Digital is not a thing that is owned by a specific executive or a specific department—it’s a new way of doing business and engaging customers.
Last week I attended a CIO event in New York. I was invited to participate in a lunch table discussion on digital transformation and its impact on the role of the CIO. I heard a lot of extremely bright and effective CIOs talking about some of their challenges in their ability to impact and drive these transformations within their organizations. One of the prevailing themes that came up was the CIO’s role in leading this digital transformation.
Leadership is a tricky word. Most Americans of my generation grew up watching movies where the leaders were charismatic football coaches who drove their players to perform beyond what they thought they were capable, or perhaps heads of state who in their lonely world had to make unilateral decisions that impacted the course of mankind. These are certainly very dramatic but very real examples of one kind of leadership.
I would suggest to you that the type of leadership a CIO needs to exhibit to help his/her organization drive digital transformation is a very different kind of leadership. It is all about leadership through influence.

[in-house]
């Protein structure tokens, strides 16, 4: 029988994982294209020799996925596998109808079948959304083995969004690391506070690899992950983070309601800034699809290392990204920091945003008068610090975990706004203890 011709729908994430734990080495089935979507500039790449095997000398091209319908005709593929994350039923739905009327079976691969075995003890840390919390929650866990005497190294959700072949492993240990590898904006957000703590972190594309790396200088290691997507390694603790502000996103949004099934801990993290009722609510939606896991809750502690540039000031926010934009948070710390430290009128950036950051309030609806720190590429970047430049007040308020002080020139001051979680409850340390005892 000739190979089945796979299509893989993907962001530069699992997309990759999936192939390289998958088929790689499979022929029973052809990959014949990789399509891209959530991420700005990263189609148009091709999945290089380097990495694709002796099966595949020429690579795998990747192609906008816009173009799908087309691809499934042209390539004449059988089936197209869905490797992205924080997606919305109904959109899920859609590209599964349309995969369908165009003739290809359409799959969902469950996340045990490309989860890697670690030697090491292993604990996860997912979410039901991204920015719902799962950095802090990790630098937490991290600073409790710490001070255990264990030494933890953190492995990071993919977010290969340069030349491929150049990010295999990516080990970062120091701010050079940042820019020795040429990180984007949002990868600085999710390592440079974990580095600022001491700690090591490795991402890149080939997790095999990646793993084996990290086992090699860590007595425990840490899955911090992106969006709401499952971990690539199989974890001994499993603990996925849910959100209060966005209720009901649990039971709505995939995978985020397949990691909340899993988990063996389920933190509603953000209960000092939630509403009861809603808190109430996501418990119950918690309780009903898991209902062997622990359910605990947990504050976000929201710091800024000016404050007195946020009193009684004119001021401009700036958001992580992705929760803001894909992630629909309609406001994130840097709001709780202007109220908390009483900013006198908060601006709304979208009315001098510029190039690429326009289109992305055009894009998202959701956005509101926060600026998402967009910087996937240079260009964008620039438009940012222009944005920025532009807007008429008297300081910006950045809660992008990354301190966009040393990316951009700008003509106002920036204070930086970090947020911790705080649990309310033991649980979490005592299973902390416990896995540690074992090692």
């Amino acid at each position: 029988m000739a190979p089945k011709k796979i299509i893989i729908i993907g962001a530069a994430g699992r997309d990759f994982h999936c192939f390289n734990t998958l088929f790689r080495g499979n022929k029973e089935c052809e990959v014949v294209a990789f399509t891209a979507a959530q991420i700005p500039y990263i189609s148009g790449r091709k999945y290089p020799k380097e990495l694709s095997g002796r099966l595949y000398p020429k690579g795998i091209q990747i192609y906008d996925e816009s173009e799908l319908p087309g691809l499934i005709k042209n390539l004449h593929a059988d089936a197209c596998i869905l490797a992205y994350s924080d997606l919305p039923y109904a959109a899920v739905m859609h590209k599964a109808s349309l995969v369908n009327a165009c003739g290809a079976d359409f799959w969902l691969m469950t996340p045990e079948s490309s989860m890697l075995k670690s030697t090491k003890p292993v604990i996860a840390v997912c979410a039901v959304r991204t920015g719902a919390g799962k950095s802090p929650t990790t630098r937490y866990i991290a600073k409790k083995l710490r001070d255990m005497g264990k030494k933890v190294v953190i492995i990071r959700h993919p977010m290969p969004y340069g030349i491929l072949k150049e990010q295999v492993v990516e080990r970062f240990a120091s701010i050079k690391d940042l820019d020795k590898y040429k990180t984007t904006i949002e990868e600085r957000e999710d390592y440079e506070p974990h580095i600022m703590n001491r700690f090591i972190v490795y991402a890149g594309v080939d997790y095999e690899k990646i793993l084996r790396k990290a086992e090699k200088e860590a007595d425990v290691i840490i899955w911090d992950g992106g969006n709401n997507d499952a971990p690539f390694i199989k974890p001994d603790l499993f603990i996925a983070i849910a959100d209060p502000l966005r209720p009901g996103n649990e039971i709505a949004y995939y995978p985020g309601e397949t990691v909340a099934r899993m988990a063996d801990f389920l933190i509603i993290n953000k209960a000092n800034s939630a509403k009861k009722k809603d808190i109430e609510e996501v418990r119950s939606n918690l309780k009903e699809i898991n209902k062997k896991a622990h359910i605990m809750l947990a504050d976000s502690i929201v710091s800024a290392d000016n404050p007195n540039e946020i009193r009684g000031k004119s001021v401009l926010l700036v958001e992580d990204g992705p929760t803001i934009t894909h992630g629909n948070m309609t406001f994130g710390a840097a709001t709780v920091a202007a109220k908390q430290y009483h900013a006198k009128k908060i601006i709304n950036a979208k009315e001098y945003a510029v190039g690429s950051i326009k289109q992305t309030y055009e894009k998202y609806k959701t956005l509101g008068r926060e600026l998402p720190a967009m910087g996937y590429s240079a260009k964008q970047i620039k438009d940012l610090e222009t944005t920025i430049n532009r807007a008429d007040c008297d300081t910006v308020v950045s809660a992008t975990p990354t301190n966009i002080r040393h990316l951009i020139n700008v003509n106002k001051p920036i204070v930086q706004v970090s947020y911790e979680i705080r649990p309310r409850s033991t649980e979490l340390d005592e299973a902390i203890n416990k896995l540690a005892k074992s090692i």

I hear a lot of CIOs arguing about who should “own” digital. In reality I firmly believe that digital is not a “thing” that is “owned” by a specific executive or a specific department within an organization. Digital is a new way of doing business and a new way of engaging our consumers and prospects.
The responsibility for digital is not “owned” by a single person but rather is the responsibility of the entire leadership of an organization. Success cannot be accomplished in a vacuum by brilliant business unit heads, savvy marketers or innovative technologists. Rather it requires the collaboration of all of these individuals, and more, to change the way we do business and the way we engage our community.
The role of the CIO is a role of leadership through influence. We need to be the glue that brings people together and gets them working in partnership. At certain times we may need to drive the bus. Other times we may need to help provide direction to a different driver. And sometimes we just need to be passengers on the bus to ensure it reaches its destination.
Too many people allow their egos to get in the way and are more worried about who owns digital than on ensuring we leverage new digital capabilities to drive business value. A real CIO leader is more focused on how we can work together to get results and add value than on who gets to accept the awards and take the bows.
This article was originally published on 09-09-2016